Military takeover: 2018 elections now in doubt

By Daniel Chigundu

Veritas Zimbabwe says there is a likelihood that 2018 elections will be postponed owing to current political issues bedevilling the country which were worsened by the recent military intervention.

On Tuesday, the Zimbabwe Defence Forces (ZDF) took over power from President Robert Mugabe a development which some commentators have described as “soft coup”.

On its part, ZDF said it has not taken over power but has just intervened to root out criminal elements surrounding the President.

In its weekly Bill Watch serious for 16 November 2017, Veritas said there is no way that the ruling party will be ready for 2018 polls owing to the current crisis it is experiencing.

“Whatever the composition of the next government, it is quite possible that the general election scheduled for next year will be postponed.  The current political turmoil means that the ruling party will be unable to contest an election soon, and opposition parties and coalitions are in almost perpetual disarray.

The legal watchdog added that “voter registration is not going smoothly and a delimitation of wards and constituencies has not even been attempted.

“The Electoral Act remains unaligned to the Constitution.  For all these reasons there is likely to be substantial support for postponing the election,” reported the Bill Watch.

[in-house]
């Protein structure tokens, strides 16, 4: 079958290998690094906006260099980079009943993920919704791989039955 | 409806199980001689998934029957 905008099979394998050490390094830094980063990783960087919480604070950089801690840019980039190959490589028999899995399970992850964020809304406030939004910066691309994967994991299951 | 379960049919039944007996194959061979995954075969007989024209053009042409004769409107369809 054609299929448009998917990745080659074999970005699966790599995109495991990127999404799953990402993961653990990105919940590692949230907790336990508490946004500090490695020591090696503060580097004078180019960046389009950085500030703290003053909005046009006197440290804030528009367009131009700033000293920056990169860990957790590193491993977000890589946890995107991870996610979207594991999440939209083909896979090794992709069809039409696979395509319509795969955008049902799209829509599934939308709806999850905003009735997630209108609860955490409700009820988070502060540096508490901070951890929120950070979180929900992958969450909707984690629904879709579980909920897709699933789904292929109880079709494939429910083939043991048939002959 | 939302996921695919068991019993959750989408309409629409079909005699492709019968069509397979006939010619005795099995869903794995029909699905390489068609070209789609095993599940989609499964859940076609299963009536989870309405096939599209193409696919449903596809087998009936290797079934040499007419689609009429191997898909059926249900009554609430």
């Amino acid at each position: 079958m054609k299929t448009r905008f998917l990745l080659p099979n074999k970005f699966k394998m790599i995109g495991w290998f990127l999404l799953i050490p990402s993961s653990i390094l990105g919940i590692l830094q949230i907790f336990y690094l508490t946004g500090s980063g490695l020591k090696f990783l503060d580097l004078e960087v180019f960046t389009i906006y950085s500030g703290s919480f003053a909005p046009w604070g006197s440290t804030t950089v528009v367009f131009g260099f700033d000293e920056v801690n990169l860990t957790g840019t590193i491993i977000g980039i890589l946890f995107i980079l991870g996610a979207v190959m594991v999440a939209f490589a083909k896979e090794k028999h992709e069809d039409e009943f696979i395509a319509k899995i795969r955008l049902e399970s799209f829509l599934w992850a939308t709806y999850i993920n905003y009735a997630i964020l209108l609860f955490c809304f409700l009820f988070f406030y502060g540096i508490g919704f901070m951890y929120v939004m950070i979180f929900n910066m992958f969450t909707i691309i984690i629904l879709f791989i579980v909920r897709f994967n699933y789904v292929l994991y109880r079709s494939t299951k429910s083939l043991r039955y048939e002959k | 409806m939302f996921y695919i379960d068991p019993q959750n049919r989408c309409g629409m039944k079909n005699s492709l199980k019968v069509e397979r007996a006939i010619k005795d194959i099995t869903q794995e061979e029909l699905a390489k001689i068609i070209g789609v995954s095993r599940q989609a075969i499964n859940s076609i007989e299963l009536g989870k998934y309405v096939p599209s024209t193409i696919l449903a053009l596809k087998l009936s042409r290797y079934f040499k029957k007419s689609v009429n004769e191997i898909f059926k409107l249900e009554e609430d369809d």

According to Veritas, this postponement will, however, require amending the constitution which currently has set the date for the 2018 elections to be in August latest.

“This will need an amendment to the Constitution because under section 158 general elections must be held every five years; the deadline for next year’s election in August.

“As stated above a Constitutional amendment will have to be passed by a two-thirds majority in the Senate and the National Assembly, but if all parties agree on the postponement such a majority may not be too difficult to secure,” said Veritas.

Zanu PF currently has the two-thirds majority in the National Assembly and will not have many challenges in making the amendment to postpone the polls.

It, however, remains unclear what the military will do after conducting its alleged cleansing ceremony, whether it will hand over power back to civilian leadership or it will continue until the elections.

Up until now, the 2018 elections have been seen as the do-or-die for the position parties to remove President Mugabe, but the latest development could usher in a new approach to things.  

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